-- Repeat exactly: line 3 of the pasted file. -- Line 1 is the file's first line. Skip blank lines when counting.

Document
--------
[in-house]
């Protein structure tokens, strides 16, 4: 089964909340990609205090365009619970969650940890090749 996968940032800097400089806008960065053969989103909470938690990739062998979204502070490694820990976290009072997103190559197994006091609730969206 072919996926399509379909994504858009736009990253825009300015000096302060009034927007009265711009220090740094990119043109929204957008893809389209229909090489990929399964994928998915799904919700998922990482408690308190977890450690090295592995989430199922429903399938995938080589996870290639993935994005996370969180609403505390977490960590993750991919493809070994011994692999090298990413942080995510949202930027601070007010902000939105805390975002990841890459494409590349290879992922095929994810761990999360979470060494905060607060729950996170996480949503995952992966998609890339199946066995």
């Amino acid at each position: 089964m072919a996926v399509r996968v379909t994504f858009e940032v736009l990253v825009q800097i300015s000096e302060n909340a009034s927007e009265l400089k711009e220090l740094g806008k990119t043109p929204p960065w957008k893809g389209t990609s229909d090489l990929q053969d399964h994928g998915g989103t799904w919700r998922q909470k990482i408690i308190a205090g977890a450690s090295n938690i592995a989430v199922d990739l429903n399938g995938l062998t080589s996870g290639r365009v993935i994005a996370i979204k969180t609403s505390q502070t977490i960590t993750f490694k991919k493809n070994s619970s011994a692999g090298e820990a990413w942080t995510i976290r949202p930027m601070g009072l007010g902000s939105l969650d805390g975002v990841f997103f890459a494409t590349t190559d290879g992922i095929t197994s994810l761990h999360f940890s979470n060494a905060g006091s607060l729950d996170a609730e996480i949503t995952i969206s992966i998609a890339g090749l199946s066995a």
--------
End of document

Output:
């Amino acid at each position: 089964m072919a996926v399509r996968v379909t994504f858009e940032v736009l990253v825009q800097i300015s000096e302060n909340a009034s927007e009265l400089k711009e220090l740094g806008k990119t043109p929204p960065w957008k893809g389209t990609s229909d090489l990929q053969d399964h994928g998915g989103t799904w919700r998922q909470k990482i408690i308190a205090g977890a450690s090295n938690i592995a989430v199922d990739l429903n399938g995938l062998t080589s996870g290639r365009v993935i994005a996370i979204k969180t609403s505390q502070t977490i960590t993750f490694k991919k493809n070994s619970s011994a692999g090298e820990a990413w942080t995510i976290r949202p930027m601070g009072l007010g902000s939105l969650d805390g975002v990841f997103f890459a494409t590349t190559d290879g992922i095929t197994s994810l761990h999360f940890s979470n060494a905060g006091s607060l729950d996170a609730e996480i949503t995952i969206s992966i998609a890339g090749l199946s066995a």